Although some call it “free advertising,” public relations isn’t free. It’s not even cheap. Like any other business investment, it’s only worthwhile if it pays off. The best PR programs are designed to meet business objectives, from product visibility to expansion into new markets. A successful PR campaign can also support or accelerate a liquidity event or deal – like an IPO, strategic acquisition, or merger.
A liquidity event is not only a good reason to invest in public relations, but it’s one situation where the right PR strategy can drive a higher valuation for the deal.
In that case, the right PR team can help. Some executives are reluctant to share their end game, due to the unpredictability of market conditions or because they don’t want employees to be unsettled. But it’s a good idea to make your PR team aware of a critical business goal. That way the organization can be well positioned for a deal that may happen months or years down the road. Here’s how the right PR strategy can help prepare for a liquidity event.
Strategic PR creates a high-value positioning
The right positioning is more than an elevator speech or mission statement. It’s how a product or service fits into a broader category, where it stands out, and why it’s different or better. Positioning must be backed with real evidence. But a smart communications approach can help change or expand a company’s identity, which in turn helps build a healthy valuation for the business.
Our firm was brought in by a successful email services provider (ESP) who had built and bought technology to expand its services into marketing automation and digital marketing. The moves were part of a plan to sell the company and deliver a robust return for its investors and key officers. Yet its theoretical valuation was stuck at the email provider level. Recognizing that a “marketing technology” identity would help grow its business and strengthen the perception of its value, the company and our team worked to create an updated, technology-focused positioning. Two years later, the company joined a Fortune 20 company as its key cloud marketing technology unit in a lucrative exit for investors.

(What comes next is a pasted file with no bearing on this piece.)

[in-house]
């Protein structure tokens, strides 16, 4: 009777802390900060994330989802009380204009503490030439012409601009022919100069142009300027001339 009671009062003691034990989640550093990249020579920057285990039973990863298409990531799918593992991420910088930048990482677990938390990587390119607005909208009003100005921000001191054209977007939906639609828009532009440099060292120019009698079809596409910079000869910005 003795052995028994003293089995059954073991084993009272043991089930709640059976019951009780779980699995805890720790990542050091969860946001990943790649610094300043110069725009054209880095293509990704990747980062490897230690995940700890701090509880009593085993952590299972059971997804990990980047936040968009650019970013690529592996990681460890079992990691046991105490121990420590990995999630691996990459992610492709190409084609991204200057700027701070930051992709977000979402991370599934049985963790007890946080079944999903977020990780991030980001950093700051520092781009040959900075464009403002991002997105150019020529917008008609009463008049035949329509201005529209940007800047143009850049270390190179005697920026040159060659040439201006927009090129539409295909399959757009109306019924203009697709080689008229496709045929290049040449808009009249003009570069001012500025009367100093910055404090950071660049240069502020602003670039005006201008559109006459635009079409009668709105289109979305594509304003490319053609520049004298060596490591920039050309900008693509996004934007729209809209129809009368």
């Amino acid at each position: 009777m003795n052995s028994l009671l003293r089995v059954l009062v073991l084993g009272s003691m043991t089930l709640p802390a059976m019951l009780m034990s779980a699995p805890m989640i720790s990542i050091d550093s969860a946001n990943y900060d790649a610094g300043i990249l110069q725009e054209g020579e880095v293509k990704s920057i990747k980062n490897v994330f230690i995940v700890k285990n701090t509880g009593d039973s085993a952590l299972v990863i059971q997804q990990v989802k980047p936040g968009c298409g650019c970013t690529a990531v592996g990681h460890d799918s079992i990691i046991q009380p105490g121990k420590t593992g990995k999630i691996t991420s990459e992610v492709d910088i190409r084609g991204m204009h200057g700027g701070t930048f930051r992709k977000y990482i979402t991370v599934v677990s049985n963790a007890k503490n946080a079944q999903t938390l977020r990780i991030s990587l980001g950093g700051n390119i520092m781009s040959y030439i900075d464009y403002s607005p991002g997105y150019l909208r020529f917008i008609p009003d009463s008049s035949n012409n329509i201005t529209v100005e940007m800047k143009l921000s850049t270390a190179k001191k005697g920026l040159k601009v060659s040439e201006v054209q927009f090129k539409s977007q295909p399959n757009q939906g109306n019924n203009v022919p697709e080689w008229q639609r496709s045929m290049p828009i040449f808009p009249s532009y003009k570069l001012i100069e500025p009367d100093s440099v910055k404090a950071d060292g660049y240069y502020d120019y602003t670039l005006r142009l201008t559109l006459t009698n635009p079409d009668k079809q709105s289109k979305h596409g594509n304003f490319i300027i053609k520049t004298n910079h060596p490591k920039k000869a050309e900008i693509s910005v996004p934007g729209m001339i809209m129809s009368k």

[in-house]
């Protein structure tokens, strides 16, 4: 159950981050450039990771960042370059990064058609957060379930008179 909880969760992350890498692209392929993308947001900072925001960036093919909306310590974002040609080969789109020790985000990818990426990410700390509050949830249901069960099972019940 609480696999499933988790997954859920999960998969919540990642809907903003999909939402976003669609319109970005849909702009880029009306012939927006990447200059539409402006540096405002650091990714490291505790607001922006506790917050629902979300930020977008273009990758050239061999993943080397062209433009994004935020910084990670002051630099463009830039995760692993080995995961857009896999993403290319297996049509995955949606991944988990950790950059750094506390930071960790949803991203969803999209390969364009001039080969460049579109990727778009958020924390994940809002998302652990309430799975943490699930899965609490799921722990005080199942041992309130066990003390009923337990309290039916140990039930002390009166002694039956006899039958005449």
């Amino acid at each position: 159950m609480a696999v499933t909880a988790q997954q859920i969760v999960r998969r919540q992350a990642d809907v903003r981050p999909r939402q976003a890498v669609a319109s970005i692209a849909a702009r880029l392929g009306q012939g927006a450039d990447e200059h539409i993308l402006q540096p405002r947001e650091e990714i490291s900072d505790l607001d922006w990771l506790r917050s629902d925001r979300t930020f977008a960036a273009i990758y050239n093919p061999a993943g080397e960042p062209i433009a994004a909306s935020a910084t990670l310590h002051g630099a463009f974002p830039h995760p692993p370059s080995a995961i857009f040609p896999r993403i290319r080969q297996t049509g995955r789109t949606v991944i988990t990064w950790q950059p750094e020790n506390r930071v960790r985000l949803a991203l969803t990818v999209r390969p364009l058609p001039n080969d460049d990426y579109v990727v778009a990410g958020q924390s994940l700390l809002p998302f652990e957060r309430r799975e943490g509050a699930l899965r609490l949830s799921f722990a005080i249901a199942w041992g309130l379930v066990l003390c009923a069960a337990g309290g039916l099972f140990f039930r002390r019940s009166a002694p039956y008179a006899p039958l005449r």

A good PR plan communicates business leadership
For a regional credit union, we built upon an existing educational campaign to promote financial literacy for member companies and their employees through seminars and collateral materials. We wrapped the campaign in a thought leadership banner carried by the CEO, in contrast to competitive banking institutions. The campaign issued a call-to-action for users to “Break Up With Your Bank.” It emphasized the CU’s personal touch and its initiatives that worked for member companies who wanted to support their own workforces with financial education and offerings. The campaign such a splash in the personal finance press and category trades that it caught the attention of a larger organization. A strategic partnership led to a successful merger.
Thought capital drives differentiation
The right strategy can also position a client as an upstart or innovator when its size and orientation don’t match that of category leaders. We helped devise just such a strategy for a German mobile navigation company. Its tech was based on a crowdsourced mapping method that represented a new wave in navigation. The PR strategy helped it stand out among a crowd of mapping startups and positioned it as a leader in a dynamic category. It was acquired by one of the category leaders within 18 months — a bittersweet but successful exit for the thirtysomething founders.
PR helps a brand punch above its weight
We helped another tech startup gain notoriety far beyond its size by arranging for it to comment publicly on key moves by category leaders like Apple and Google. Its founder became known for his pointed observations about larger competitors. One leading tech blog suggested—somewhat facetiously—that Apple might do well to acquire his company, and, boom, it was officially in play. It did close a deal – not with Apple, but with a key industry player that offered an excellent growth path for the founders.
Good internal communications helps manage change
Finally, strategic PR can help an acquired or newly public company grapple with the communications challenges that come with a merger or acquisition. During such circumstances it’s important for the organization to keep a sharp focus on its business. And during times of change, the support and cohesion of key internal audiences like employees, partners, and stakeholders can mean the difference between a sloppy or disastrous exit, or a smooth and profitable transition—the business outcome that lets everyone win.